“The Winter’s Tale” was written by the Bard of Avon — the man colloquially known as Shakespeare — in the 16th century. And in true Shakespearean fashion, the play’s events are centered on the paranoid King Leontes, played by Iason Togias ’16. In the opening scene, Leontes asks his wife to charm his childhood friend, King Polixenes, into staying in his kingdom a little longer. But when his wife lays on the smiles and the laughter, Leontes becomes obsessed with the notion that his best friend and his wife are sleeping together. The king naturally reasons that his son isn’t his son, and that his pregnant wife’s child isn’t of his blood either.
The Yale Dramat removes the familiar play from its 1580s context. Rather than setting the play in Shakespeare’s simpler time — when only women whom men denounced as hysterical raved — the Dramat’s production features teenagers wearing clashing prints and goofy grins in strobe-lit raves.
Director Katie Kirk ’17 seeks to highlight the combating forces of the kings and their traditions somewhat obviously by transporting the characters to approximately 350 years after Shakespeare’s time: namely, the 1989 fall of the Berlin Wall. The resulting reunification of Germany is intended to echo the rekindling of Leontes and Polixenes’ friendship after one accuses the other of having sex with his wife.
Transporting the plot to a radically different time in order to accentuate the play’s core themes of forgiveness and transformation was an ambitious move, but it fell flat most of the time. The cultures of the two sides of Germany — East and West — were incorporated into the characters, but only on a superficial level. The characters weren’t different for having lived in West or East Berlin; they were just dressed differently. Berlin didn’t add another level to the play. It was just colorful scenery.
Though the setting and set design highlighted the play’s core themes minimally, the show didn’t need too much help in the first place. This production’s strength lay in its actors.
Iason Togias ’16 was perfectly adequate as Leontes, the paranoid king who accuses his good friend Polixenes — played by Dillon Miller ’18 — of infidelity with his wife. Togias conveyed happy and angry and sad, but only sparingly did his emotions register levels that the audience could feel. Leontes, the mad king, was just that: an archetype.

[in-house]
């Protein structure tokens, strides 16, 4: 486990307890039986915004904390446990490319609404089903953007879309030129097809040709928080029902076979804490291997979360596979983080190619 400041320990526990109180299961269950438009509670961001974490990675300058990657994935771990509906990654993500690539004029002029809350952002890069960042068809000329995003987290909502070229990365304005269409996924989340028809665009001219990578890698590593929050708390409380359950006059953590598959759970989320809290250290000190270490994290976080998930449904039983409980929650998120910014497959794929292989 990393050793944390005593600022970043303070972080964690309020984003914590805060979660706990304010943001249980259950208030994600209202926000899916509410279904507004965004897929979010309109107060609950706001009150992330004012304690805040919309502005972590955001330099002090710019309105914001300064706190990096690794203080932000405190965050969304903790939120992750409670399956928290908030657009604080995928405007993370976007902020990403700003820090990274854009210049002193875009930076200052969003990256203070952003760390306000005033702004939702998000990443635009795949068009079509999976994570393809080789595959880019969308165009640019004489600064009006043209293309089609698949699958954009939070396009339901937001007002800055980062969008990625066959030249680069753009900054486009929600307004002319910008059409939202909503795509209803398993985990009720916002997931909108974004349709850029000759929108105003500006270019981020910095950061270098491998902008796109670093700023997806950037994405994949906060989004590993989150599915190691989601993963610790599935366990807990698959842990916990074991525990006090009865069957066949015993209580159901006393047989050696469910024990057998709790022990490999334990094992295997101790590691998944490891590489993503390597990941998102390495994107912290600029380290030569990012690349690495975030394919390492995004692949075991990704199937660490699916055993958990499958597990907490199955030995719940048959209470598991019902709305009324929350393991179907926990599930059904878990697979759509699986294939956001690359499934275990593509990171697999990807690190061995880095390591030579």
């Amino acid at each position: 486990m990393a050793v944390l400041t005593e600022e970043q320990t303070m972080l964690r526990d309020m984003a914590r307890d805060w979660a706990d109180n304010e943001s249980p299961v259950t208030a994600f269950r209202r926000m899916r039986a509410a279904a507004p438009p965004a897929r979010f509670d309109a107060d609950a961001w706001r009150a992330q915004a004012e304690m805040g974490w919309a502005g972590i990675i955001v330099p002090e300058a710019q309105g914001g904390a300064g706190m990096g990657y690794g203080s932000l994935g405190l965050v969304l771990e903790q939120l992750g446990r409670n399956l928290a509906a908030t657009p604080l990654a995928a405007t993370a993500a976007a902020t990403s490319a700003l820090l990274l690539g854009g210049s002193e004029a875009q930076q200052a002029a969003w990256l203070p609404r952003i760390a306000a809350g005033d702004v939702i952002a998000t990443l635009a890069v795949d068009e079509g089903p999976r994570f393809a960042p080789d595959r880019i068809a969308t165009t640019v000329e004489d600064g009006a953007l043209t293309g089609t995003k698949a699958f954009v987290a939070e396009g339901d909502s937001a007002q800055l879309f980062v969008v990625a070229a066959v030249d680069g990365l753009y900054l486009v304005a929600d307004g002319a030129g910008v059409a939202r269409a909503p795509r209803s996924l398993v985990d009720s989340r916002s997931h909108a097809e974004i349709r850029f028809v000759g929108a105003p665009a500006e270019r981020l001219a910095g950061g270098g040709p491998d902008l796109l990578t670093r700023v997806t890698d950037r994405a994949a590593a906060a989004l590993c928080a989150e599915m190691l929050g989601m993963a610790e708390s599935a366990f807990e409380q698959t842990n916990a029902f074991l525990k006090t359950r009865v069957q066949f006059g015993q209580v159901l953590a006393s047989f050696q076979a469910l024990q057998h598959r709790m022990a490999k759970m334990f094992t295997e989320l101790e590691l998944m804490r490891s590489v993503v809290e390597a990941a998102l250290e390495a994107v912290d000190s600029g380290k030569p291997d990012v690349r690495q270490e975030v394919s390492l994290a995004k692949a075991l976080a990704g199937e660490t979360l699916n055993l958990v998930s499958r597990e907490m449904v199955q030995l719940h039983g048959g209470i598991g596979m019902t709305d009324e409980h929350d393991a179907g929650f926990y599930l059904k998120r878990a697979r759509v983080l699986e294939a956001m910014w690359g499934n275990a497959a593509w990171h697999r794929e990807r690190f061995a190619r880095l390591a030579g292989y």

There was a scene, however, in which Togias elicited goose bumps. Leontes had just learned of his family’s deaths, a direct result of his unfounded paranoia. Togias’ face was numb and his hands limp. He crumbled onto the ground in a powerful emotional scene.
Alec Mukamal ’18 played minimal parts for comic relief. The character he shines as doesn’t even have a name — he’s just the Shepherd’s Son. Mukamal’s hilarious overacting was a much-needed break from the quiet intensity of many of the other actors.
In one of the last scenes of the show, soft and soulful elevator music plays in the background as Leontes is reunited with most of his family and his friends. Leontes hugs Polixenes … Leontes’ daughter hugs the Shepherd … Polixenes’ son hugs Leontes’ daughter … The five-minute scene of the characters’ reunification is supposed to leave us teary: this is the happy ending that the audience was waiting for. Instead, the sappy music and the ’80s outfits make it almost comical, an example of how “The Winter’s Tale” could have either handled the culture differences between Leontes and Polixenes or between West and East Berlin. But it tried to do too much, diluting the intended effect.
Though the actors were all capable in their own right, the casting directors of the play apparently found that transporting the play more than 300 years in the future would be easier than reimagining it with people of color. The cast is all white, or at least all white-passing.
The Winter’s Tale is ambitious — more so than a typical modern revival of a Shakespearean play — but overall, it falls flat trying to do so much. The show juggled themes of betrayal, the strength of familial ties, friendship and the needs of loved ones — and the backdrop of the Berlin Wall didn’t render them more clear or powerful. It lessened their impact.